A recent survey says 80% of Europeans would be prepared to change their purchasing habits and buy more environmentally-friendly products, but many feel they lack information and distrust manufacturers’ environmental claims. The European Commission Survey on the “” indicates that more than three-quarters of respondents are willing to pay more for environmentally-friendly products if they were confident the products are truly environmentally-friendly (77%). Slightly more than half of EU citizens feel informed (55%) on the environmental impacts of products they buy and use.
Certainly, EU policy makers and citizens want to see more green products on shelves, but this survey shows that most of the people are confused by green claims and don’t trust them. That’s not good for consumers, and it is not rewarding those companies that are really making an effort. That’s why the EU Commission is working with companies and other stakeholders to develop the credible information consumers are looking for when they buy products. This will help open up new opportunities for innovation and investment in the green economy.
A large majority of EU citizens believes that buying environmentally-friendly products can make a difference to the environment (89%) and that they are as effective as regular products (74%). Confidence that products labelled environmentally-friendly are less harmful to the environment is highest in Portugal (84%), Malta (82%), France (81%) and Belgium (81%). Trust is significantly lower in Germany (44%), Romania (46%) and the Netherlands (47%).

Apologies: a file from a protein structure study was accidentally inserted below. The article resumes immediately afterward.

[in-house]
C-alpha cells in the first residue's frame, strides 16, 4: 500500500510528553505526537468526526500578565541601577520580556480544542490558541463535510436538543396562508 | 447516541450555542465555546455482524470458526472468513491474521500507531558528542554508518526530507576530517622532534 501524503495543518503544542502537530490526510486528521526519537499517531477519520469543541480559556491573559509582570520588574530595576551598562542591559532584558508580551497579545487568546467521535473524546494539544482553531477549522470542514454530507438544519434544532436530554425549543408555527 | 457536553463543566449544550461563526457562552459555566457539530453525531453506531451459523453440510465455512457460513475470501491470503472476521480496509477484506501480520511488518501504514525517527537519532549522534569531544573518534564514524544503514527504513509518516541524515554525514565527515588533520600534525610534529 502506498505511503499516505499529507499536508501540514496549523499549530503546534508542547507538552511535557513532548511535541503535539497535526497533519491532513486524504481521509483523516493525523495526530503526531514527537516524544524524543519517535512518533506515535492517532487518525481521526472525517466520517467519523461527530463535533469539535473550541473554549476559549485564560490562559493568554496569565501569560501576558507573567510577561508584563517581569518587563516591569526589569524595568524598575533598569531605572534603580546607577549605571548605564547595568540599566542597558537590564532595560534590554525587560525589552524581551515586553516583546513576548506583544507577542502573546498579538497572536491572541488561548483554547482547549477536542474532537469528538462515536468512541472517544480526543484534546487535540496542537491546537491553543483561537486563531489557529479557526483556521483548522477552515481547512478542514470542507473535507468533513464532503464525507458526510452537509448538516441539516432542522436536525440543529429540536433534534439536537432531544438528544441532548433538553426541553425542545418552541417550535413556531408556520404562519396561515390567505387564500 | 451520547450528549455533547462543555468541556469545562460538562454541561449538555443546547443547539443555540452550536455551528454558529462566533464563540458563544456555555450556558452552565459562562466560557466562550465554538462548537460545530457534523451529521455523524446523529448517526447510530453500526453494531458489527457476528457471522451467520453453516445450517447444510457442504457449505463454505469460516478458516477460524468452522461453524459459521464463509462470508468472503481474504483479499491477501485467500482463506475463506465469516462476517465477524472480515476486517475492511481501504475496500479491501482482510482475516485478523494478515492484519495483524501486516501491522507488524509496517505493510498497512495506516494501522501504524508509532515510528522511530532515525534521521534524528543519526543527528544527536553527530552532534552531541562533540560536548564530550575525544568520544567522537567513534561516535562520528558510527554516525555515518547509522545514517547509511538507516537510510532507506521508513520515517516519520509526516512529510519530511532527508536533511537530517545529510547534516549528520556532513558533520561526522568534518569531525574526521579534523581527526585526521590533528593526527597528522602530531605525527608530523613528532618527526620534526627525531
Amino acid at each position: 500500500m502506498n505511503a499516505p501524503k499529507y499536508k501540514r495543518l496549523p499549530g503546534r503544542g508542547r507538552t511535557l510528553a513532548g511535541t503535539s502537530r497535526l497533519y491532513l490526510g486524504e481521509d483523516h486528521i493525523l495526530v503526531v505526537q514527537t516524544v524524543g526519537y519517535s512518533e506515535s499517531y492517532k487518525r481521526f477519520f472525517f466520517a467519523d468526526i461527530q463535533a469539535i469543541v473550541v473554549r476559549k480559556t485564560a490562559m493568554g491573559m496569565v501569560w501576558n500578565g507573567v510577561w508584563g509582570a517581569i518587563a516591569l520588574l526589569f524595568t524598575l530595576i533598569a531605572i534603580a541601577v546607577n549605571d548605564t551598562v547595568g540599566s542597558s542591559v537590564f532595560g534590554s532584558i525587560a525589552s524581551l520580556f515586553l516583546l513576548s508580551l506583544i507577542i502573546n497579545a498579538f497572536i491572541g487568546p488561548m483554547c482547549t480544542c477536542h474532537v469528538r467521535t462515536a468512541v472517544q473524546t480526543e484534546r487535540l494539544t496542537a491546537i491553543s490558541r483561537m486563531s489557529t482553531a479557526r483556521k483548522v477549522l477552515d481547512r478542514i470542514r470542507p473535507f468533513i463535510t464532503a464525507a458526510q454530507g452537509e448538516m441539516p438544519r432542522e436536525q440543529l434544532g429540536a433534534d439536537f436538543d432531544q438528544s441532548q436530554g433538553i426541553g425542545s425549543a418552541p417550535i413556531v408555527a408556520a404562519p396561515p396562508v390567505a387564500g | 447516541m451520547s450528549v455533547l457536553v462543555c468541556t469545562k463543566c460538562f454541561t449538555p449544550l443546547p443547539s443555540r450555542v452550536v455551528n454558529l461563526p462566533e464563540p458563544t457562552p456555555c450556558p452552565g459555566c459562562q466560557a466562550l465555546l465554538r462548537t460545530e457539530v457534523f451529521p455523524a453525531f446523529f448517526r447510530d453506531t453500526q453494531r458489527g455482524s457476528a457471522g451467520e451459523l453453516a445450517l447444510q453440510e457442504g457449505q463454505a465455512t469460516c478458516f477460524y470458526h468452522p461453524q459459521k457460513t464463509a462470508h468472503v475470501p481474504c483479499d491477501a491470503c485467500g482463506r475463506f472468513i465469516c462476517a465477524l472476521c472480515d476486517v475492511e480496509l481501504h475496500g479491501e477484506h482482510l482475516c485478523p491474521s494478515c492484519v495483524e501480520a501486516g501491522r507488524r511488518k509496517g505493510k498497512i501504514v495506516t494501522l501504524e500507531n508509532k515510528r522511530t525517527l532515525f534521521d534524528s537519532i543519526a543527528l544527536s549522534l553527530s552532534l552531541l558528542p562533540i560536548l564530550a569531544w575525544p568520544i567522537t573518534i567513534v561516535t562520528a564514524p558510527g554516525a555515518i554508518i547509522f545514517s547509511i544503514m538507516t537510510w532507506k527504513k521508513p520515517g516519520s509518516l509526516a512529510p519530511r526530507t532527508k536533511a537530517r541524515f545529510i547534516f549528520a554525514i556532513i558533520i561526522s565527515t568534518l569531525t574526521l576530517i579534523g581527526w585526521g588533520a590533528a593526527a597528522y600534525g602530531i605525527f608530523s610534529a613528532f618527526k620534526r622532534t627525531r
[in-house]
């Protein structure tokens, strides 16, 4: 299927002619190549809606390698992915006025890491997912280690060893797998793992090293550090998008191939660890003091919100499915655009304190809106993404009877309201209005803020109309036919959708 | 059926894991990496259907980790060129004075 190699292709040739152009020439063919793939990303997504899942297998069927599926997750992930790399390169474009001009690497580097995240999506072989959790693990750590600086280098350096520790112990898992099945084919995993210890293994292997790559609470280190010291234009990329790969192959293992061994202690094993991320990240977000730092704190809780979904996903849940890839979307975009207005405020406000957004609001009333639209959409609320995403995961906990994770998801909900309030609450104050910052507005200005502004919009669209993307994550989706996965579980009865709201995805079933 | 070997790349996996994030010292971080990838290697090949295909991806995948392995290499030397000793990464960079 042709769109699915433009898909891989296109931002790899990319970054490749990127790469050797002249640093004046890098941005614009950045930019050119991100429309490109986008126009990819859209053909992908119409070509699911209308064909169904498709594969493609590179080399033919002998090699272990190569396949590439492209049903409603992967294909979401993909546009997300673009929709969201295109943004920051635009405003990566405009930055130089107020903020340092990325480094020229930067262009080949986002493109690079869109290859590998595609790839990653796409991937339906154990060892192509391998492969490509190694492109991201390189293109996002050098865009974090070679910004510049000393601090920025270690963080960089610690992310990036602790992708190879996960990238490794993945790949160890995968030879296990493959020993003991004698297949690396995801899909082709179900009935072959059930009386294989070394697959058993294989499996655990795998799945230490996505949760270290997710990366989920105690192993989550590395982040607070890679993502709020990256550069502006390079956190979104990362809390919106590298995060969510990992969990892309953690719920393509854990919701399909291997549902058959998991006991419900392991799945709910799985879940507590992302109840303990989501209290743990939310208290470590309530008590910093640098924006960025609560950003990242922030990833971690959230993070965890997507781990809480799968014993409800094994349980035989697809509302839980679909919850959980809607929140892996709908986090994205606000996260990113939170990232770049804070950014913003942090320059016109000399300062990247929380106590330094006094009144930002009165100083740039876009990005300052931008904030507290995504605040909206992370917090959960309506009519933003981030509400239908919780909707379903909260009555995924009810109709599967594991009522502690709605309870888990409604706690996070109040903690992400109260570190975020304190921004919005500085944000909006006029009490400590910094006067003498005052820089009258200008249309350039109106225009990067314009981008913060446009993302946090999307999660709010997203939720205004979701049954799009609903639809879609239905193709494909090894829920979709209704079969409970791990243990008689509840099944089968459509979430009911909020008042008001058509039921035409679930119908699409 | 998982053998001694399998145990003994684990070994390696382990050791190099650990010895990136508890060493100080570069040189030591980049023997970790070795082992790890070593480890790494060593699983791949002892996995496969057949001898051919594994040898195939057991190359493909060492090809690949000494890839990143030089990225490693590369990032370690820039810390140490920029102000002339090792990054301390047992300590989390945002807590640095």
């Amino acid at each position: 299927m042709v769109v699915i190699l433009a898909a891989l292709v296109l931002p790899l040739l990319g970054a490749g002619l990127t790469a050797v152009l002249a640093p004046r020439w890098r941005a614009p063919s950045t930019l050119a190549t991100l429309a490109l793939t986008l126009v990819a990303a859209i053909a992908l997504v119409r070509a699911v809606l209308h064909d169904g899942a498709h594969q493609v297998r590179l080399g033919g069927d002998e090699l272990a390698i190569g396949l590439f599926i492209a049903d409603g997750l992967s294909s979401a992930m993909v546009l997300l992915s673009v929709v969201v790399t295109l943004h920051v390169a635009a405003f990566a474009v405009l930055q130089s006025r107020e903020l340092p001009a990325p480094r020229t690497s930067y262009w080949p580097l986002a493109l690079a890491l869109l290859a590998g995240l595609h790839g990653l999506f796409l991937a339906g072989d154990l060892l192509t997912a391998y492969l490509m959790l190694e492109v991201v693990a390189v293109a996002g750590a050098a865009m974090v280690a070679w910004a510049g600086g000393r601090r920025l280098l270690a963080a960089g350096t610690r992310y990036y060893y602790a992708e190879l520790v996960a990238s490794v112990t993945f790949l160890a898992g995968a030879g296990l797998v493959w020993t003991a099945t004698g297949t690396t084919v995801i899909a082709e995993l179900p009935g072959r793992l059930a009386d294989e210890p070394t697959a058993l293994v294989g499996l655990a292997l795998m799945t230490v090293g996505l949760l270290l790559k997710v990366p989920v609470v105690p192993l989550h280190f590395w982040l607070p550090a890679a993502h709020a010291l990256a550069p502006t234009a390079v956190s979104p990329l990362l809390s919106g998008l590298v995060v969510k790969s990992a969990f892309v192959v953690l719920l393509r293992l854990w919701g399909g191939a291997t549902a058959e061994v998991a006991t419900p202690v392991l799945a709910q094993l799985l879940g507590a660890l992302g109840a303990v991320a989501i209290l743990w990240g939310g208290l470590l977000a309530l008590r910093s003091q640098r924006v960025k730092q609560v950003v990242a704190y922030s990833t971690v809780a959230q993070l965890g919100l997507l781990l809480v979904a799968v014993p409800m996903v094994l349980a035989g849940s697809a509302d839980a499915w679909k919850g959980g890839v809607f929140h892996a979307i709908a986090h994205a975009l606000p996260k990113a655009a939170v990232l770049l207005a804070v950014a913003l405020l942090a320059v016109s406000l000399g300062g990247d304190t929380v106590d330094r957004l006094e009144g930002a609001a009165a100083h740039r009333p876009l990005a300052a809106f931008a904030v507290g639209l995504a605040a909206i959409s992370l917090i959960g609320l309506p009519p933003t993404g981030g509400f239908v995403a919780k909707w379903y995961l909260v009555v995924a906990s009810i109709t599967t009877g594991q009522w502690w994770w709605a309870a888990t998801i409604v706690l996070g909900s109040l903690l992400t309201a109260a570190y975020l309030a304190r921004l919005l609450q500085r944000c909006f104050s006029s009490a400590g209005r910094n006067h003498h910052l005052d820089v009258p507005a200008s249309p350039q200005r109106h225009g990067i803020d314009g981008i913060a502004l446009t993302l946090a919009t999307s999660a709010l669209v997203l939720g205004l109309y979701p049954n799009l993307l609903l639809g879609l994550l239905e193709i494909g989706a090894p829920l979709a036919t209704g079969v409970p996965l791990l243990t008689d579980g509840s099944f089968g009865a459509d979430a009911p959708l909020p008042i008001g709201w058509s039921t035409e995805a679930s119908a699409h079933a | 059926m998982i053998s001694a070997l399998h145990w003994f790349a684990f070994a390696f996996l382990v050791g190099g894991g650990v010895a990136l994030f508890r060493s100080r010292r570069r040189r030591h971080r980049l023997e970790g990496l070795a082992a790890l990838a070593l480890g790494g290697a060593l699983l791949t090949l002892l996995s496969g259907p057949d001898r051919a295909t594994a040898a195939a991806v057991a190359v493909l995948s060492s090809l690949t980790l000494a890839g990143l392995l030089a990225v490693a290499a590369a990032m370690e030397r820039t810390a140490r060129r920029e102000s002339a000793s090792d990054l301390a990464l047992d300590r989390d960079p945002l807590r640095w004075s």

Just over half of EU citizens generally trust producers’ claims about the environmental performance of their products (52%), but a majority of Europeans do not trust companies’ reports on their own environmental performance (54%). EU citizens are most likely to believe that they have come across exaggerated or misleading statements in Romania (40%), Bulgaria (40%), Greece (39%) and Latvia (37%). This belief is least common in Malta (17%) and Estonia (20%). There is nonetheless strong support for obliging companies to publish reports on their overall organization’s environmental performance and environmental performance of products (69%).
Across the EU, two-thirds of people (66%) would be willing to pay more for a product if its guarantee of reliability was extended to five years. More than nine out of ten respondents also think the expected lifespan of products should be indicated (92%). Almost half of all respondents had decided not to have a faulty product repaired in the past twelve months because the repair costs were too high (47%).
A considerable proportion of respondents believe that it is not safe to consume food products after its “best before” date (45%). This means that large amounts of edible food are wasted or thrown away every day. On the contrary, more than three-quarters of citizens in Sweden (81%), Austria (77%) and the United Kingdom (77%) believe that it is safe to consume food products after the “best before” date stated on the label. This view is shared by fewer than one in five citizens in Romania (14%) and Lithuania (17%).
On the one hand, companies wanting to highlight the environmental performance of their products face numerous obstacles. They are confronted with several different methods promoted by governments and private initiatives, and they are obliged to pay multiple costs for providing environmental information. On the other hand, consumers are confused by a multitude of different labels with information that makes products difficult to compare.
The Communication on Building the Single Market for Green Products, adopted by the European Commission in April 2013, launched a pilot scheme in which stakeholders will help create better ways of measuring environmental impact of products. This EU policy initiative should help enhance comparable and reliable environmental information within the EU market, all the while building confidence for consumers, businesses, investors and other stakeholders.
Information Source: European Commission, DG Environment.
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